Al Hager’s pale yellow 1952 MG TD is as much a part of his character as the jaunty wool cap and mile-wide grin he wore when he drove it for the last time on March 7.
Hager fell in love with MGs while attending the University of Edinburgh in the early 1950s. He became the senior pastor of Asbury United Methodist Church in Prairie Village in 1955, and a couple of years later parishioner Bob Grimes found this MG for Hager.
For nearly four decades, this saucy little two seater has been a part of the family. Hager, his wife, Dot, and sons Jim and Steve came of age with this car. “All of us would pile into the MG: Steve and Dixie the boxer dog behind the front seat, Jim on a pillow atop the emergency brake while Dot and I occupied the seats,” Hager said. Dot said she often loaded up the boys and took them to the art gallery.
The four of them cruising through a budding Prairie Village in their MG typified the innocence and optimism of the late 1950s. The neighborhood around 75th Street and Nall Avenue was bustling with young people, and Hager’s church blossomed. He was the pastor there for 26 years. Since 1957, this perky little two-seater has been intertwined with his family’s history almost like a person.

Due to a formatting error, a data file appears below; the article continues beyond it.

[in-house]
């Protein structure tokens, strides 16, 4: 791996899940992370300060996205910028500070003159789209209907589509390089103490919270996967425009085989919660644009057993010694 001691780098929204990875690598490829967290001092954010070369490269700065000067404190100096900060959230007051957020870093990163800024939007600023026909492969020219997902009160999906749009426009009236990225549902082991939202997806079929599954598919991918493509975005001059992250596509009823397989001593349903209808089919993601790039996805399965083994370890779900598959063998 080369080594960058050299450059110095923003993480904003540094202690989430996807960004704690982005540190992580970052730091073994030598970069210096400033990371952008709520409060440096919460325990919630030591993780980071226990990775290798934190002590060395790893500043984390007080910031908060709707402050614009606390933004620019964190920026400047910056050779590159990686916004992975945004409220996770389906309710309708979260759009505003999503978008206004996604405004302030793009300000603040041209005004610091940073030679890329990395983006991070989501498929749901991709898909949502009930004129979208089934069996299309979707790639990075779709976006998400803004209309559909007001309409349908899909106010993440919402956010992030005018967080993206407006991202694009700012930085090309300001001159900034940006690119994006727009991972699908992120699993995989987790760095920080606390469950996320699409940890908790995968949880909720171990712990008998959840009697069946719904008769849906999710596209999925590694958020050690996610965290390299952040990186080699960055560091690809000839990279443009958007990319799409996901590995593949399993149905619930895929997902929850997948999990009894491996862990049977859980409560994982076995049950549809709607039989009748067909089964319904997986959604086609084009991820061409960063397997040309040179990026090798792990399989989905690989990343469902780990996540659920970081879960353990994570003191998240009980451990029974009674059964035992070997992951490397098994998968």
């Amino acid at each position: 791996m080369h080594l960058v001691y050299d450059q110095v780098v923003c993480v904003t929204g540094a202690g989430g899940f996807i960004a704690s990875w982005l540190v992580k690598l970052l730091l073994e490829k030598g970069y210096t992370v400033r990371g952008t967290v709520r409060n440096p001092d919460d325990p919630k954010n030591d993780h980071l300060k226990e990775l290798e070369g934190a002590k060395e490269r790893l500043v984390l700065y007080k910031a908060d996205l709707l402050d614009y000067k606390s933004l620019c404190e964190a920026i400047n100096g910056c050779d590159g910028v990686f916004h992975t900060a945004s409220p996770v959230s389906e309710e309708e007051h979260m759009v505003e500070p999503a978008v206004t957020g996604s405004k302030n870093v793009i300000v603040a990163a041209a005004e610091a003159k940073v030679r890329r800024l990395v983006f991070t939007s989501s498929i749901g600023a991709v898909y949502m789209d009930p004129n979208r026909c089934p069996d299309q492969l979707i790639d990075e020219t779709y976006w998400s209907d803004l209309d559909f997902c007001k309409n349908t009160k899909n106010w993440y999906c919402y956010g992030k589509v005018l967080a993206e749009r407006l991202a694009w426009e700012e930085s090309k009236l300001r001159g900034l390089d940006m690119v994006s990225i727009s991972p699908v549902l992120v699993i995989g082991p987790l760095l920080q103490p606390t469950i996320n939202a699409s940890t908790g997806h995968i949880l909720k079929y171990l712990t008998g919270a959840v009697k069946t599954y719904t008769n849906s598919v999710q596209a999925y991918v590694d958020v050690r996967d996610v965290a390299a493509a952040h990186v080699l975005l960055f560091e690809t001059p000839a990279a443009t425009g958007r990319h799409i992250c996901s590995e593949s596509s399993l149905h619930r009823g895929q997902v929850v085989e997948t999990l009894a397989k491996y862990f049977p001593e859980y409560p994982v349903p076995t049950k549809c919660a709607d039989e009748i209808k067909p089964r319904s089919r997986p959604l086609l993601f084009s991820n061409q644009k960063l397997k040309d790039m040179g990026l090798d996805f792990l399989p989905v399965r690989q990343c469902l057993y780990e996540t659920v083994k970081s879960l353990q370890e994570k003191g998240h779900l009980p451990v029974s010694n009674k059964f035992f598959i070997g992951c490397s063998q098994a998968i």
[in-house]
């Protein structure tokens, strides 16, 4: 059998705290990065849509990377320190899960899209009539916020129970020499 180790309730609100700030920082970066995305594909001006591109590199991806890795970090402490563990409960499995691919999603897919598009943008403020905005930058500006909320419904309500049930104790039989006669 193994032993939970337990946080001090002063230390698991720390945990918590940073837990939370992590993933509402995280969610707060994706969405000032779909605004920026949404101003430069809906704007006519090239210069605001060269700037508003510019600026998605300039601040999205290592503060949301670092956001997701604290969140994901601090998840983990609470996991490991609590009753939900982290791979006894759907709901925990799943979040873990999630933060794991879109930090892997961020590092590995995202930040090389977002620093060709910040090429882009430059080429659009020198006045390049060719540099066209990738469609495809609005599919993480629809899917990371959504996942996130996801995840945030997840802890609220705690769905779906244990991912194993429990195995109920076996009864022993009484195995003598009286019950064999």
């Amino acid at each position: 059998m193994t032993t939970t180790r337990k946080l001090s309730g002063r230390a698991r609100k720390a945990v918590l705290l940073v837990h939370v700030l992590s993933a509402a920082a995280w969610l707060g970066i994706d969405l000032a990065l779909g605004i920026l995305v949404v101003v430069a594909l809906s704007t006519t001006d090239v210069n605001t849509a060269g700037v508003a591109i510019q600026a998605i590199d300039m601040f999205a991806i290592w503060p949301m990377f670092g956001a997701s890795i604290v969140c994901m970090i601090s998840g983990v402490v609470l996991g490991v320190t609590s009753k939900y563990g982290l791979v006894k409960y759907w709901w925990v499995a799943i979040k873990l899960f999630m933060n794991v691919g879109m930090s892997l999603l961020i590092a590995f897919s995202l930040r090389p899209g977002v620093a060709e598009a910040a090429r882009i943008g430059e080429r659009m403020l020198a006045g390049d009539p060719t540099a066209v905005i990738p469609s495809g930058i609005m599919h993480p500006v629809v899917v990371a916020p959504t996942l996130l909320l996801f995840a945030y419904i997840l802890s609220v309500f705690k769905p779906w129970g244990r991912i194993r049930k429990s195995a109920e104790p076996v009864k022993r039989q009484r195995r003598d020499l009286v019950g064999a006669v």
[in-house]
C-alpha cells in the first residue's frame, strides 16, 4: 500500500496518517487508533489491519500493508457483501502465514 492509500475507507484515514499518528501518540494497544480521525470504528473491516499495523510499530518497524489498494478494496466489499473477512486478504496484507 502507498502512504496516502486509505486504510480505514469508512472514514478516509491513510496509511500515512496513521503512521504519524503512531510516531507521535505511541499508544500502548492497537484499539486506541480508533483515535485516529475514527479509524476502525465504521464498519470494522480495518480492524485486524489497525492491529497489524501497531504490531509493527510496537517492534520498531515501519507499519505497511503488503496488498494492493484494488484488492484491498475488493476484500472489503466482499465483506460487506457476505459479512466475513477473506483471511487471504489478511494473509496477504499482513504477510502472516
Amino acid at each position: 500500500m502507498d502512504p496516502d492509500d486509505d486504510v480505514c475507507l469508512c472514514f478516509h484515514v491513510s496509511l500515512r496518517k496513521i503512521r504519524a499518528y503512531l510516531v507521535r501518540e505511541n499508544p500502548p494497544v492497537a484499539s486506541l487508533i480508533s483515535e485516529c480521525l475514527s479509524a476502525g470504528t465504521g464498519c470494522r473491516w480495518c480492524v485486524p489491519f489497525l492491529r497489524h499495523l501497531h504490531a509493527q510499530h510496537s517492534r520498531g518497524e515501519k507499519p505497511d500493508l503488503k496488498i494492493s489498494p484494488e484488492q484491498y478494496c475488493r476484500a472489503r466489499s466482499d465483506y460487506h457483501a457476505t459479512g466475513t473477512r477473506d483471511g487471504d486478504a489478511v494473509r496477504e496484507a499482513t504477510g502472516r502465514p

Hager’s sons grew up loving MGs. They helped their dad work on the MG, and the whole family belonged to the MG T-Series Club. When Steve went to Baker University, Hager promised him an MG TD if he kept his grades “top notch.” Steve came home in April 1971. Eager to see his car, he looked into the garage and found a frame, an engine, four wheels and more than 40 boxes of parts.
“We went to work,” Steve said, and three years later, he had a restored 1953 MG TD. “Steve spent his money on the car instead of pop and girls,” Hager said.
Jim Hager bought his 1954 MG TF when he was a student at Baker University. He and his grandfather pulled it home from California behind a 1955 Ford Thunderbird. Jim’s interest in old cars is not limited to the MG. He also has a 1955 Austin-Healey and a 1953 Porsche.
After all these years, the Hagers are selling their beloved MG to a buyer from Vienna, Austria, because they are planning to move into a retirement community.
On a recent Sunday, the family gathered to photograph their cars together for the last time. Steve’s 30-year-old restoration wouldn’t start so it was rolled out of the garage by hand.
For nearly two hours, the Hagers grinned and laughed and nudged one another. Tops were folded, chrome wiped off and hats put on. Cameras snapped constantly as family members recorded the occasion.
As the afternoon shadows lengthened, the stories were told and retold. After the group dispersed, Hager drove his little yellow MG across town and handed the keys to the person who is shipping it overseas. “It came from overseas,” he said, “and now it’s going back.”
For the Hagers, parting with their car is almost like losing a loved one. The memories it has given them will always be larger than life. The body may be gone, but its spirit lives on forever.